With Mitchell in town, everyone else not named Michael Pittman Jr. or Jonathan Taylor should be severely downgraded, including Josh Downs and the tight end room. Pittman shouldn’t be negatively impacted if Mitchell explodes onto the scene right out of the gate, and he may even need to be upgraded if you have faith that his new teammate is better than advertised.

I’m a little pessimistic on that front, as I worry that the second-rounder might be squeezed off the field more often than we’d like at the beginning of the season. Mitchell forecasts as a great Dynasty rookie pick, where he’s dropping into the second round, but his outlook in typical redraft leagues is rough. Richardson is going to run the ball —a lot— and there are currently too many mouths to feed. Things can change if it looks like he locks in a role in 2WR sets prior to the kickoff of Week 1, but a wait-and-see approach is likely the correct tactic.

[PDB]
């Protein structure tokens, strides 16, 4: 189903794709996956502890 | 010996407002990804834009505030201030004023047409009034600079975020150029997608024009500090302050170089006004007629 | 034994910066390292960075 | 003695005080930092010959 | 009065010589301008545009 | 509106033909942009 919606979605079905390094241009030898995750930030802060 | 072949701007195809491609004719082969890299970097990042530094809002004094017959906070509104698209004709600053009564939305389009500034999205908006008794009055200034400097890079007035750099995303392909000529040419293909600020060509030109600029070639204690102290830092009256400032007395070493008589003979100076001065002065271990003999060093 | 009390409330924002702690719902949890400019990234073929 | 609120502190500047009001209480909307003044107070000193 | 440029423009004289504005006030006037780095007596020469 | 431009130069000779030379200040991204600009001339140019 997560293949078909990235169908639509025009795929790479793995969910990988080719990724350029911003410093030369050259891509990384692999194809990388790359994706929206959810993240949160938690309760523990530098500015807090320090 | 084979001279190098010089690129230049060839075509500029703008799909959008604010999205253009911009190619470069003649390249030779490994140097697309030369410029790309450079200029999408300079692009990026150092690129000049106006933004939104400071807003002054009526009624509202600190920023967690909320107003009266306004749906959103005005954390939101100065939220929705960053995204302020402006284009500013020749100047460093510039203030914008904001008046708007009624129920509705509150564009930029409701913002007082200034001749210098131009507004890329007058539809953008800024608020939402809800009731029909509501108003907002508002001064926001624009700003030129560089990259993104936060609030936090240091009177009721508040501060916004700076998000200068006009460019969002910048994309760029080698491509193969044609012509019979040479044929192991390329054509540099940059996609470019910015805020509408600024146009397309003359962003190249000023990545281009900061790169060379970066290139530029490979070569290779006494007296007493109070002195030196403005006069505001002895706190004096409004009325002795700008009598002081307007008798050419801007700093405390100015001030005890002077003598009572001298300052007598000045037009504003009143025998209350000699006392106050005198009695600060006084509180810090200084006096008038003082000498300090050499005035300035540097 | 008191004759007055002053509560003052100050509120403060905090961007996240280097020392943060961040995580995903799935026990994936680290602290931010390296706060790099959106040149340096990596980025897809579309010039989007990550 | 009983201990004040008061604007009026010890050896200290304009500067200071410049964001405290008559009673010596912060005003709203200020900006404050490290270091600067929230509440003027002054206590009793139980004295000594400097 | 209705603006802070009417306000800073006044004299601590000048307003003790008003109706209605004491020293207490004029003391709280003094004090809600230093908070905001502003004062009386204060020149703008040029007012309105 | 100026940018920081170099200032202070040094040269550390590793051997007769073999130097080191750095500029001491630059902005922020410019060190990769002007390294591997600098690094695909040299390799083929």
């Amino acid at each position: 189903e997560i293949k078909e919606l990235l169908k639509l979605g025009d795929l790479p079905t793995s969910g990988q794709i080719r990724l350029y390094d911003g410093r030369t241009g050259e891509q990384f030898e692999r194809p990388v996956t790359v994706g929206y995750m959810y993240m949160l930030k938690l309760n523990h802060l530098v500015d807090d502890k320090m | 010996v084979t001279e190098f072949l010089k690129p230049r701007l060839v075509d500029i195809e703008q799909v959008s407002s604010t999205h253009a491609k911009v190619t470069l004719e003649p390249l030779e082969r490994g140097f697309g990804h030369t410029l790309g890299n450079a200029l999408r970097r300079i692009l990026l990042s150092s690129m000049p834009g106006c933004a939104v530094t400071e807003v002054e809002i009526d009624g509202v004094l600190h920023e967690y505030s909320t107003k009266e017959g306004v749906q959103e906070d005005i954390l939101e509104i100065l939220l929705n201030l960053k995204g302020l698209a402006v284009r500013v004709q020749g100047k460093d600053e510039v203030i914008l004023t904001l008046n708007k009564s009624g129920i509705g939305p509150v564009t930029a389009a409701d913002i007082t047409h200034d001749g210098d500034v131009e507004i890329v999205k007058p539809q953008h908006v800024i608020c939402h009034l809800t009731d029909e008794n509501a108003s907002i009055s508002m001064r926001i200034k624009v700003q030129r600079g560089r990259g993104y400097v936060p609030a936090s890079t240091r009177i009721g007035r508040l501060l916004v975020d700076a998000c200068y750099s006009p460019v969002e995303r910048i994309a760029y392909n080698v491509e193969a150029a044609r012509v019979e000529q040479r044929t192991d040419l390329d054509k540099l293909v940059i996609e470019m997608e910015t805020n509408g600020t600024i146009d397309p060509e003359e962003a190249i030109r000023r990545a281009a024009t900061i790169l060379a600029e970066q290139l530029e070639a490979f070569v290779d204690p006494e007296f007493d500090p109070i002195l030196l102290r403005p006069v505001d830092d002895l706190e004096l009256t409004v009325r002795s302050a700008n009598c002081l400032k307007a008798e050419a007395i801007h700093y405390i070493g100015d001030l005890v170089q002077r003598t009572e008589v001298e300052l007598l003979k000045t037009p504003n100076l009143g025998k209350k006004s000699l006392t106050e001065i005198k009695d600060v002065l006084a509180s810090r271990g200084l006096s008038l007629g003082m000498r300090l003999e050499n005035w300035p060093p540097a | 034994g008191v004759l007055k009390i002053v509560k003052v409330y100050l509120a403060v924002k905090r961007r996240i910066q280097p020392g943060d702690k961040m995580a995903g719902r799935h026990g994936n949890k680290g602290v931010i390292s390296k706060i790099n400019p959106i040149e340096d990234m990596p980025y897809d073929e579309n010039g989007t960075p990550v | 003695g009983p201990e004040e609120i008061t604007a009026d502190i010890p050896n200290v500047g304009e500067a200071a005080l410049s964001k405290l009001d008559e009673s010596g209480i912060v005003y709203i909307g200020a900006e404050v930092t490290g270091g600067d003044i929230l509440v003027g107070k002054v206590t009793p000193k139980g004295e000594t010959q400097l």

Bottom Line

  • Adonai Mitchell’s production profile isn’t typically one that we attack in fantasy, but his athletic profile hints that he could be an outlier.
  • Mitchell has been pigeonholed as an outside-only option, but he needs more refinement before he’s able to buck that perception.
  • The addition of another second-round wide receiver makes Josh Downs and Alec Pierce a difficult click for fantasy.
  • According to current Underdog ADP, Mitchell (WR45, 87.2 ADP) is a stay-away at the top of the eighth round. Rather, he improves Anthony Richardson’s fantasy floor, which makes the QB even more attractive in that second tier of quarterbacks.